Ok, now we’re in trouble.

Not only have I offended mum-to-be’s sensibility by implying that she seemed much more prepared for Ollie’s arrival than I, but she has disclosed that just like me, she has no fricken idea.

What now!? Neither of us has the foggiest idea what to do when we get home from the hospital. Sure, I guess you stick the little thing in some nappies and clothes, make up the bassinet and jam it in there, but what then?

At this stage of pregnancy, we have many, many kind suggestions, gifts (including a stretch-n-grow that I swear is big enough for a five year-old) and edicts from all and sundry. Most of these are welcome and very comforting, but some border on the bizzare. One of my favourites is the scheduled feeding suggested in Baby Wise. Sure, I can understand that developing a routine with baby is a great idea, but waking your baby from dead sleep because it’s feeding time seems a little extreme. Apparently it suggests a ‘cold flannel on the baby’s back’ if it does not wake up. Nice.

Taking all of these good and bad suggestions, I think I’ve come up with a personal approach to babying that should just about cover it: The minute things start to happen birth-wise, check all your preconceptions at the door, strap in, and hang on for the ride of your life.

Give me a couple of weeks and I’ll let you know how it goes.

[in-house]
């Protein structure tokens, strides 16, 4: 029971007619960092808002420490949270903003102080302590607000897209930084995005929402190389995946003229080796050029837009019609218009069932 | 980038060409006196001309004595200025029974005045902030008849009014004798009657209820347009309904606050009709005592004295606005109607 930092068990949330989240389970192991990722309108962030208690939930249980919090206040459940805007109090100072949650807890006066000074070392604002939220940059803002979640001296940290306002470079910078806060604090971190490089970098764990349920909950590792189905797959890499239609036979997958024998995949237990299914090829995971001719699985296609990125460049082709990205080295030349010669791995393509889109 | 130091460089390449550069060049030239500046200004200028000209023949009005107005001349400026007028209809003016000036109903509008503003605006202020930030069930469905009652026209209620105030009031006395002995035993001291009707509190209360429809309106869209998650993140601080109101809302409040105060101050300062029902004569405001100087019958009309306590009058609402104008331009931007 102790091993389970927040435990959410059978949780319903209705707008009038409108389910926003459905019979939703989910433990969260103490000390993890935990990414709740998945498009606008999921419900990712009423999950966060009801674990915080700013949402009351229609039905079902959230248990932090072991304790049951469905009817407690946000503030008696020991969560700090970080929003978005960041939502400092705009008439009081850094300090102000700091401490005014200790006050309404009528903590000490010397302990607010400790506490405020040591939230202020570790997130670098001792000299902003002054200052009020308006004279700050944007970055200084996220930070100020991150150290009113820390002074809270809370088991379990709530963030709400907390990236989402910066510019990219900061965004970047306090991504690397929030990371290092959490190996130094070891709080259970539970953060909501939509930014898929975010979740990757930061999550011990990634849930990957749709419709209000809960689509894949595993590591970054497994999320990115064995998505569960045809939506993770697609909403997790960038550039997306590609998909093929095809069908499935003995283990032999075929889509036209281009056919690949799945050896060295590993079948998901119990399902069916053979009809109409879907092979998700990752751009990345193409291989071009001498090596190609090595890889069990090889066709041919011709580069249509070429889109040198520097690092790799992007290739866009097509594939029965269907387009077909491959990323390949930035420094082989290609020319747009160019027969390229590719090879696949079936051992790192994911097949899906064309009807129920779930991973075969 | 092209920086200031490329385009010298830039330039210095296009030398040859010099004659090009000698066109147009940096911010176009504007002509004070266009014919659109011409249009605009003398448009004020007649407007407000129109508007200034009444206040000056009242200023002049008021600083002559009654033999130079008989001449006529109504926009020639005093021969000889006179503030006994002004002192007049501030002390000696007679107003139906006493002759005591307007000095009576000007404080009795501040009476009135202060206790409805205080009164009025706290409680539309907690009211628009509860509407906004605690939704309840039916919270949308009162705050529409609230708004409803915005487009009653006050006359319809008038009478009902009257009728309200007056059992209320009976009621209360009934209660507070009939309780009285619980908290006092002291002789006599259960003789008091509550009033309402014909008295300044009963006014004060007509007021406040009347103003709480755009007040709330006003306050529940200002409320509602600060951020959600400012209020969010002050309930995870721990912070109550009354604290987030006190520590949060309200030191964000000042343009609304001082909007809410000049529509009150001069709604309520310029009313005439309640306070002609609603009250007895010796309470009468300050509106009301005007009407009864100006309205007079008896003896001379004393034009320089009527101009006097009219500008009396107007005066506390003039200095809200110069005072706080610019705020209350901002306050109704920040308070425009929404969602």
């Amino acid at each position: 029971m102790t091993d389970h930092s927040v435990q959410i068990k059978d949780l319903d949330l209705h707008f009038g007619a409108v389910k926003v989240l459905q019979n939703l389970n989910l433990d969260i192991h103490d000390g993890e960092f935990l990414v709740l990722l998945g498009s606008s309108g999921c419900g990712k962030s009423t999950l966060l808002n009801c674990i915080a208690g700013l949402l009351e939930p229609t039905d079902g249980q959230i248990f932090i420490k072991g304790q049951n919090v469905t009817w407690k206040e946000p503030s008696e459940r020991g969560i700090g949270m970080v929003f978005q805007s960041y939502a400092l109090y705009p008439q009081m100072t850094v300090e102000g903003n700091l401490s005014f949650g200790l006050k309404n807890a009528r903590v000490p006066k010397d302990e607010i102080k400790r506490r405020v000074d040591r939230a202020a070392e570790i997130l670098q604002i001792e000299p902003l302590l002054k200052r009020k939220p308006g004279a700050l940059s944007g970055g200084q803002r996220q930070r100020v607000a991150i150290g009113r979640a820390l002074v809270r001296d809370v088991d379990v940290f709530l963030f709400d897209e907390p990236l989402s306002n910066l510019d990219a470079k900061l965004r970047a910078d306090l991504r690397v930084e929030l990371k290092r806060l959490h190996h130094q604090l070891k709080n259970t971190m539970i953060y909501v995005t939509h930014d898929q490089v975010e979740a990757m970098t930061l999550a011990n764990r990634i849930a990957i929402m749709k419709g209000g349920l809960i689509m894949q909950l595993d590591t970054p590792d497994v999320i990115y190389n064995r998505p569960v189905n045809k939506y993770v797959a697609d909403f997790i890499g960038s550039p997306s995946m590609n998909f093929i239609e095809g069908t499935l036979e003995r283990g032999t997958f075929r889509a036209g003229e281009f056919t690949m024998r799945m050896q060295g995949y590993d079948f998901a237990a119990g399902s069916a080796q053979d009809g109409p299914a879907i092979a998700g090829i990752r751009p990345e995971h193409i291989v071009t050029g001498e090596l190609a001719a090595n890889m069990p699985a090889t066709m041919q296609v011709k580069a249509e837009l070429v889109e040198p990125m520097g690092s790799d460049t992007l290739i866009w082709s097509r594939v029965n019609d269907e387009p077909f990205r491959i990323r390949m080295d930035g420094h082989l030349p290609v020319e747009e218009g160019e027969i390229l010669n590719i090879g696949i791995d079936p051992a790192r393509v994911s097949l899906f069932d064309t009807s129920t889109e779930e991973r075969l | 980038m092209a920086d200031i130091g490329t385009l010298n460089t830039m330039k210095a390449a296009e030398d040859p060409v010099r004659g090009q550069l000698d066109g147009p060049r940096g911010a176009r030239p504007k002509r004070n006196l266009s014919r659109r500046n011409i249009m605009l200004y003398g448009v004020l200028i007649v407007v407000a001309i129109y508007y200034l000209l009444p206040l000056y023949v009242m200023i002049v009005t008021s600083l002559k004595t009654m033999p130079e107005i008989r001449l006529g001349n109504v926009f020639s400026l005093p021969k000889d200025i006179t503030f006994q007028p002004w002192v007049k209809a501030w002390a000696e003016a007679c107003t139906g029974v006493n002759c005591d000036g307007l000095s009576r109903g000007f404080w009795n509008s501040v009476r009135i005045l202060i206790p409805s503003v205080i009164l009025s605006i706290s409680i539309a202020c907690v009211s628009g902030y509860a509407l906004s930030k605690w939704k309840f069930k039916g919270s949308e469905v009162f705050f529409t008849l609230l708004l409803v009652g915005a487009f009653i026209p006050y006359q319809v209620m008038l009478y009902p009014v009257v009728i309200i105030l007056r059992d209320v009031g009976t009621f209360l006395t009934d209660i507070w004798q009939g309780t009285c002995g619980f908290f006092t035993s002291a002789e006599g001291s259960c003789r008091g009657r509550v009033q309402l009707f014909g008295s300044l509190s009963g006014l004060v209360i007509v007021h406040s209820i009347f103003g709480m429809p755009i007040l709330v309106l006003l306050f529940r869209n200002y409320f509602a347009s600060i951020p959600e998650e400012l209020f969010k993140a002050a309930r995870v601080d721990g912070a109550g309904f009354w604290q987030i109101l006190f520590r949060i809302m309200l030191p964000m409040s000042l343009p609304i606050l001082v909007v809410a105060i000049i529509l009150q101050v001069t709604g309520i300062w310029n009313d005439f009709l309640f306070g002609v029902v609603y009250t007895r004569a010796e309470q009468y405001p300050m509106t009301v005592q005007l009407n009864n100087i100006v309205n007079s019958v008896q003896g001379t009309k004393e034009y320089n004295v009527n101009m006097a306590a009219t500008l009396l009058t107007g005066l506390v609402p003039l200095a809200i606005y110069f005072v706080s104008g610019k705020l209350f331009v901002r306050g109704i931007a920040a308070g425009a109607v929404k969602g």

On an entirely different note, I was swiping my Foodtown card at the supermarket yesterday, and started to wonder: ‘just what the blimming heck does Foodtown do with all this data?’. We use the card because it ends up saving about $10-$15 on a $200 shop, but I am also dimly aware that it logs all our purchases against the “late-20-something, white, agnostic, partially-sane” demographic (you did tick that one on the last census didn’t you?).

So I’m wondering if Foodtown is slowly building up this data so that they can ‘enhance’ our shopping experience at some stage. I can just see it now, you’ll rock on up to the checkout, and on scanning a particular item that does not match your demographic profile, the teller says:
– “So Mr Gracewood, the new baby has arrived then!?”, or
– “Now should you really be buying that sticky pink bun? Doesn’t fit in with your low-carb diet does it now?”, or
– “Off the wagon again are we?”

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  1. Speaking as a 3 month veteran of child raising – nobody has any idea regarding babies Mr Ben. It’s all a big rook those baby books. Just try not to give Oliver too many visible scars, psychological are best as they don’t show for the first 20 years.

  2. Eeek! That Babywise is the devil! Throw it and most other books away and trust your gut… except when it tells you to put the wailing week-old infant on a bus to New Jersey in the middle of the night (this might seem like a good idea *at the time* but later you will be very glad your spouse talked you out of it. Trust me on this one).

    Anyway, you already know everything you need to know about babies – it is buried deep in the recesses of your matrix-like brain, and Ollie will download it out of you like the master hacker he already is. The only other thing to get the hang of is surviving without REM sleep — this will put you in the same class as fighter pilots and Resistance heroes and yogis and cyborgs, and forever after you will gaze at weaklings who recklessly sleep until noon with the utter contempt/ sheer envy they deserve.

    Good luck!

  3. Goddamnit Mr Ben, I know you’ve got Oliver home now but is that really any excuse not to update this blog? Where are the cute baby photos?

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